In every Congress since 1923, the Speaker has been elected by the majority party on the first ballot. Of the 434 House members present on Tuesday — short one after the death of Rep. Donald McEachin (D-Va.) in November — all 212 Democrats voted for Rep. Hakeem Jeffries (D-N.Y.), chosen by their caucus as the successor to Rep. Nancy Pelosi (R-Calif.).

But despite holding a four-seat majority, 19 Republicans opted not to support Rep. Kevin McCarthy (R-Calif.), the Republicans’ nominee to the post. Instead, they backed a variety of other conservatives, including some not even currently serving in Congress; the Congressional rules don’t require the Speaker to be a sitting member of Congress, though every previous Speaker has been one.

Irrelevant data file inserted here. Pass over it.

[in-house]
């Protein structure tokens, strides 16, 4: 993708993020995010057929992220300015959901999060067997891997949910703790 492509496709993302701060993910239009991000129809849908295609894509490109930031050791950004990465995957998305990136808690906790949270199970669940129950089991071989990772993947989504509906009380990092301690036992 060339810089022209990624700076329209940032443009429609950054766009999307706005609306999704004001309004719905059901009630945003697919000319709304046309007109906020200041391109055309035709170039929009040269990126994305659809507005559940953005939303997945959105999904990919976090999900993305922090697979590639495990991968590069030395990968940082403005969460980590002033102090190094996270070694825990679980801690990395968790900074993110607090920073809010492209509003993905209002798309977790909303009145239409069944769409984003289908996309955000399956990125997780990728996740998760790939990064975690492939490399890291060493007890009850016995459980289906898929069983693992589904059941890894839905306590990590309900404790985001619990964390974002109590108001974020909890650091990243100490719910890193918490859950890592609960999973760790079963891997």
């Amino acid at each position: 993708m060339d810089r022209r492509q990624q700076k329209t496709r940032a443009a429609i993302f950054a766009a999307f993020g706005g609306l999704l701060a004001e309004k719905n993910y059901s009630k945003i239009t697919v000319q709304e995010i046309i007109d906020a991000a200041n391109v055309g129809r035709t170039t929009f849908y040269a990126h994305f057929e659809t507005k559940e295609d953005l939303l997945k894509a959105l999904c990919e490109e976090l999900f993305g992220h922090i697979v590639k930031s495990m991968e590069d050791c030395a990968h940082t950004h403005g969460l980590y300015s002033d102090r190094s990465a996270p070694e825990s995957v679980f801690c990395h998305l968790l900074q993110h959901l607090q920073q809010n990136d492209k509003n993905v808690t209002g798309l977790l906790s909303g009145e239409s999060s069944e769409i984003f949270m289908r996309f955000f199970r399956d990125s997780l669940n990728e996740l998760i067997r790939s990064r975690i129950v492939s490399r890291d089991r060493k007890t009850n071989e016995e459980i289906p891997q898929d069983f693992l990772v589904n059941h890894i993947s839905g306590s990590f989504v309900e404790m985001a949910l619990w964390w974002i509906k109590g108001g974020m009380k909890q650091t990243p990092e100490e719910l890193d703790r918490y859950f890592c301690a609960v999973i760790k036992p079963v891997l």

With no individual receiving an outright majority, the GOP conference was thrust into chaos and the House’s work ground to a halt, an historic and no doubt frustrating Washington welcome for Hageman and her family.

A staring contest between McCarthy and opponents

After McCarthy’s loss on the first Speaker vote, the chamber immediately moved to a second ballot, at which time Rep. Jim Jordan (R-Ohio) — who himself received several votes from McCarthy holdouts on the first ballot — again nominated McCarthy.

“I hope you’ll vote for Kevin McCarthy, and that’s why I nominated him for Speaker of the House,” Jordan concluded in an impassioned speech.

Speaking after him, however, was Rep. Matt Gaetz (R-Fla.), a so-called “Never Kevin” member who nominated Jordan to be the Speaker. “Sometimes, we have to do jobs that we don’t really want to do. And sometimes, we have to do jobs that we are called to do,” Gaetz said, urging his colleagues to back a man who doesn’t want the job.

Democrats, meanwhile, appeared gleeful through it all, highlighting their unity amid the GOP fractures.